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Arch Hellen Med, 27(5), September-October 2010, 753-756


Pathophysiology in people with intellectual disability:
The importance of regular exercise in their health

Department of Physical Education and Sport Science, Democritus University of Thrace, Komotini, Greece

Many studies have confirmed the negative impact of inactivity on physical fitness, lifestyle related risk factors for poor health functional capacity and quality of life in the general population. There is evidence, also, of special clinical characteristics and pathophysiological mechanisms in persons with intellectual disability (ID). Complex health problems with a high incidence of functional limitation appear to be more common among people with ID, in whom multiple risk factors (obesity, hypertension, hyperlipidemia, inactivity, etc.) may combine to exert a negative impact on various health parameters and on their perception of well-being. Consequently, patients with ID have an elevated prevalence of different types of chronic illness, such as cardiovascular disease, cancer and type II diabetes mellitus. The above situation appears to be even more complex when ID is associated with severe genetic syndromes such as Down syndrome. Research studies have demonstrated the enormous health benefits that can be achieved in patients with ID from their participation in regular exercise. Despite the variety of the protocols, evidence from such studies supports the hypothesis that regular exercise not only reduces the concentration of several markers of systemic inflammation, but also increases the levels of antiinflammatory cytokines and antioxidative enzymes in subjects with ID. This is a review of data from the years 2004−2009, which was made in order to describe the particular pathophysiological characteristics of individuals with ID, with or without Down syndrome, and to determine the impact of a variety of protocols of regular physical activity on fitness parameters (aerobic capacity, muscular strength and balance), inflammatory biomarkers (CRP, cytokines), plasma lipid profile (HDL-C, LDL-C, atheroma index), health parameters (obesity, hypertension) and general well-being in people with ID.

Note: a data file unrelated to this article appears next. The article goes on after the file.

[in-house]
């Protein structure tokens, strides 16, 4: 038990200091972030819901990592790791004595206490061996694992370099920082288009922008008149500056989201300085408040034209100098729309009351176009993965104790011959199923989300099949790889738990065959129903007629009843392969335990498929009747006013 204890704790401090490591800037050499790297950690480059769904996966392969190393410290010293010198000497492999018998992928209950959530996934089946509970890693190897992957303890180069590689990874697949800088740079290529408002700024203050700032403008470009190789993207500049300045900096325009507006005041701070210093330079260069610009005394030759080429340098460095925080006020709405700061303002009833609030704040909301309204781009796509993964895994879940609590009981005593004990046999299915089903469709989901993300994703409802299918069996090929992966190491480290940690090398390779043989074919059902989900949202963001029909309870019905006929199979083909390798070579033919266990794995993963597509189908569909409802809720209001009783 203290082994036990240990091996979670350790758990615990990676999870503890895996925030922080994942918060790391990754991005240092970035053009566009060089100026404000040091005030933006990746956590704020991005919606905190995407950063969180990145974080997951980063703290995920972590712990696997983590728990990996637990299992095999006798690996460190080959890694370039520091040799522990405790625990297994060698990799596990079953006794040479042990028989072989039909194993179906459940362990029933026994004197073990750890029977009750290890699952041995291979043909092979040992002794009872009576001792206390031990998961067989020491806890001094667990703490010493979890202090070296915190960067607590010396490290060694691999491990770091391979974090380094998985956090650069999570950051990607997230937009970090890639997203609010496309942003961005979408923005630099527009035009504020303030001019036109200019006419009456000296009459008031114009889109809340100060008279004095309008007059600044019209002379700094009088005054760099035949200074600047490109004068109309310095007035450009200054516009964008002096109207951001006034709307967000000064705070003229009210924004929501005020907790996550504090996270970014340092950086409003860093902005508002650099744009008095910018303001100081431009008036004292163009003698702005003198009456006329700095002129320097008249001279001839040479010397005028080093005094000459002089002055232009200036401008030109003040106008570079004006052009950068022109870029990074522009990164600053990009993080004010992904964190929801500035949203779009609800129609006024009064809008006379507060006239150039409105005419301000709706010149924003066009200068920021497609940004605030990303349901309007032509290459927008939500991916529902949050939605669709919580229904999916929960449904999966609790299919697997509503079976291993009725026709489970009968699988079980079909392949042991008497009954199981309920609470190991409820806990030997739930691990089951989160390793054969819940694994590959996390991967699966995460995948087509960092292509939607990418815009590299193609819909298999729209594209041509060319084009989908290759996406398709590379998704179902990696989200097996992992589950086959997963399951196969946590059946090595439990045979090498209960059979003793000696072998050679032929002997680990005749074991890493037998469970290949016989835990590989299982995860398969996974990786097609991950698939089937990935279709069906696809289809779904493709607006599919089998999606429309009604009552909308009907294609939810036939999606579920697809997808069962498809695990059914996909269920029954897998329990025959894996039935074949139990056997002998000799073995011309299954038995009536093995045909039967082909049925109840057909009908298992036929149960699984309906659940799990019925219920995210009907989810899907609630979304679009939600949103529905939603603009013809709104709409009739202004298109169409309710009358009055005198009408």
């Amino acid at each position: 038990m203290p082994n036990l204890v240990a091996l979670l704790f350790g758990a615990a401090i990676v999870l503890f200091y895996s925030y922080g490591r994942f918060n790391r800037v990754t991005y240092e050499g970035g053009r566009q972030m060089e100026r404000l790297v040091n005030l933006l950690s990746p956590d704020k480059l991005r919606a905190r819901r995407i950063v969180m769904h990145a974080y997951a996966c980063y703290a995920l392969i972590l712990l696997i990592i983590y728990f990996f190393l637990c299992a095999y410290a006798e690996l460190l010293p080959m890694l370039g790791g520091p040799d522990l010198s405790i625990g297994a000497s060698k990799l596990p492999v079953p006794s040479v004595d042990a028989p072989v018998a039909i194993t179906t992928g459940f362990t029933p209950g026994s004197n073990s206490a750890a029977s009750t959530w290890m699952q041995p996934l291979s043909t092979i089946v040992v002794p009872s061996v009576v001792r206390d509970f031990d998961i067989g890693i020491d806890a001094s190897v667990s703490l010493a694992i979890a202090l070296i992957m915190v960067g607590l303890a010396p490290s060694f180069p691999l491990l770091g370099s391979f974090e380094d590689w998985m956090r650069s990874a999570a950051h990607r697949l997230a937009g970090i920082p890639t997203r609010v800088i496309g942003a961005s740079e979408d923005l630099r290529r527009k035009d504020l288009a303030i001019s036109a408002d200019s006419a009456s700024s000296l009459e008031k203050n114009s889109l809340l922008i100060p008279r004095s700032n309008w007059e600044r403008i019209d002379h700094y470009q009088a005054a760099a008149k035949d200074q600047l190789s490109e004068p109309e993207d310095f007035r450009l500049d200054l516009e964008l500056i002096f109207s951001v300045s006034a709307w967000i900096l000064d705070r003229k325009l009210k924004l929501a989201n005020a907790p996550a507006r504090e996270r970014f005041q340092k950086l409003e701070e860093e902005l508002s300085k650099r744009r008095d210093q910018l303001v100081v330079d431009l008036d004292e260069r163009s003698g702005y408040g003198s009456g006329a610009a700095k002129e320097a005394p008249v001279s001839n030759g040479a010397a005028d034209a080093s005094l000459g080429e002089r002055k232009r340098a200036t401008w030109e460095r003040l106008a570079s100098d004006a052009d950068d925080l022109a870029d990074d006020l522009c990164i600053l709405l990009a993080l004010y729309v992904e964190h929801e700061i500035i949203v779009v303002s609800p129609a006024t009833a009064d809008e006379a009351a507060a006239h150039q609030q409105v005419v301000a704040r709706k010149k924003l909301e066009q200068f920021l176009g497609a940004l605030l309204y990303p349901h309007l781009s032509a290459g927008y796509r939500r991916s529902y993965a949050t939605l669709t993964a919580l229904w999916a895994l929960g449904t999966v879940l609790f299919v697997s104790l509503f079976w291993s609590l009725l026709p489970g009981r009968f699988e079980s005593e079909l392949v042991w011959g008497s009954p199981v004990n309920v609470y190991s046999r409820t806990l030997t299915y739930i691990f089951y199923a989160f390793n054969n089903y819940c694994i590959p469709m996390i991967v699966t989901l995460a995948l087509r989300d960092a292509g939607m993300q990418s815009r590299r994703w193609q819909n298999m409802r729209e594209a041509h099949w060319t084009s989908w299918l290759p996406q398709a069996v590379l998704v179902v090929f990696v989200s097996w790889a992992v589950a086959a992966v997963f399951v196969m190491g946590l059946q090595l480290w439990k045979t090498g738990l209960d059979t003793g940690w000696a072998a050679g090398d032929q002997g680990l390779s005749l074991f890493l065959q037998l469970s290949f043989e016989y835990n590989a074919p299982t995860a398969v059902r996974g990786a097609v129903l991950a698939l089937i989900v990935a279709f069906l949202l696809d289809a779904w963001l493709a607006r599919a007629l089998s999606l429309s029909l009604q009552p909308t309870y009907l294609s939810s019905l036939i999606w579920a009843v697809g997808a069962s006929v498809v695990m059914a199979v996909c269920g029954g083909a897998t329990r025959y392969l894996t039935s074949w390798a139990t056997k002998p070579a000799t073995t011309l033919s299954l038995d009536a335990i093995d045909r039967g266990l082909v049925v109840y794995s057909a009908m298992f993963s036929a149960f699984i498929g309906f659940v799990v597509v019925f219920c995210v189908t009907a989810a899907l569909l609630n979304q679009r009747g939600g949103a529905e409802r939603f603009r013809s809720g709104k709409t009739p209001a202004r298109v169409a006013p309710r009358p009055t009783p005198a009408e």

Key words: Cytokines, Down syndrome, Exercise, Intellectual disability, Physical fitness.

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